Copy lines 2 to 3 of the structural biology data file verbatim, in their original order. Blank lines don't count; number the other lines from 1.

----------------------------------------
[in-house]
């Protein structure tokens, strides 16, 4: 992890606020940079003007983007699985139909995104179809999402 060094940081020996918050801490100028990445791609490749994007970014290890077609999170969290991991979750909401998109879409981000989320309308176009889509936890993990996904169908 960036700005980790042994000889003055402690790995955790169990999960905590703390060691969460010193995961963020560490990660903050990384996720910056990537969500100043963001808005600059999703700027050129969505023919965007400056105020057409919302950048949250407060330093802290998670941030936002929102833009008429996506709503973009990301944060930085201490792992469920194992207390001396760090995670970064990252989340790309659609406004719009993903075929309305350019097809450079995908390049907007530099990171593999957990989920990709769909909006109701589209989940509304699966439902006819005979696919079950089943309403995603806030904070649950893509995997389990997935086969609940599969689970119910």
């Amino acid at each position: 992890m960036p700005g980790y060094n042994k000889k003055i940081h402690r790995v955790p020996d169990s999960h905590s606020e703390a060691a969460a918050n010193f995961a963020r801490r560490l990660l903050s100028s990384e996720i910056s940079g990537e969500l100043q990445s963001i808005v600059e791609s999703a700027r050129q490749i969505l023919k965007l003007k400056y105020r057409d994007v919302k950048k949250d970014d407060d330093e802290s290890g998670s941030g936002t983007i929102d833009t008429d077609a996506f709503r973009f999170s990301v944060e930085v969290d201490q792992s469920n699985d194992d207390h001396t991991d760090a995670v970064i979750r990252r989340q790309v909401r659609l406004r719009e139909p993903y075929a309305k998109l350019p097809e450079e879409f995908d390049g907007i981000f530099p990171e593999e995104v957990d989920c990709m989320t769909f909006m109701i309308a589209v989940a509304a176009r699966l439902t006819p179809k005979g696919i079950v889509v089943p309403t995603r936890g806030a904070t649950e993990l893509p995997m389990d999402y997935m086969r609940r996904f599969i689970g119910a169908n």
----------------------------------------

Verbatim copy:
């Protein structure tokens, strides 16, 4: 992890606020940079003007983007699985139909995104179809999402 060094940081020996918050801490100028990445791609490749994007970014290890077609999170969290991991979750909401998109879409981000989320309308176009889509936890993990996904169908 960036700005980790042994000889003055402690790995955790169990999960905590703390060691969460010193995961963020560490990660903050990384996720910056990537969500100043963001808005600059999703700027050129969505023919965007400056105020057409919302950048949250407060330093802290998670941030936002929102833009008429996506709503973009990301944060930085201490792992469920194992207390001396760090995670970064990252989340790309659609406004719009993903075929309305350019097809450079995908390049907007530099990171593999957990989920990709769909909006109701589209989940509304699966439902006819005979696919079950089943309403995603806030904070649950893509995997389990997935086969609940599969689970119910």
């Amino acid at each position: 992890m960036p700005g980790y060094n042994k000889k003055i940081h402690r790995v955790p020996d169990s999960h905590s606020e703390a060691a969460a918050n010193f995961a963020r801490r560490l990660l903050s100028s990384e996720i910056s940079g990537e969500l100043q990445s963001i808005v600059e791609s999703a700027r050129q490749i969505l023919k965007l003007k400056y105020r057409d994007v919302k950048k949250d970014d407060d330093e802290s290890g998670s941030g936002t983007i929102d833009t008429d077609a996506f709503r973009f999170s990301v944060e930085v969290d201490q792992s469920n699985d194992d207390h001396t991991d760090a995670v970064i979750r990252r989340q790309v909401r659609l406004r719009e139909p993903y075929a309305k998109l350019p097809e450079e879409f995908d390049g907007i981000f530099p990171e593999e995104v957990d989920c990709m989320t769909f909006m109701i309308a589209v989940a509304a176009r699966l439902t006819p179809k005979g696919i079950v889509v089943p309403t995603r936890g806030a904070t649950e993990l893509p995997m389990d999402y997935m086969r609940r996904f599969i689970g119910a169908n």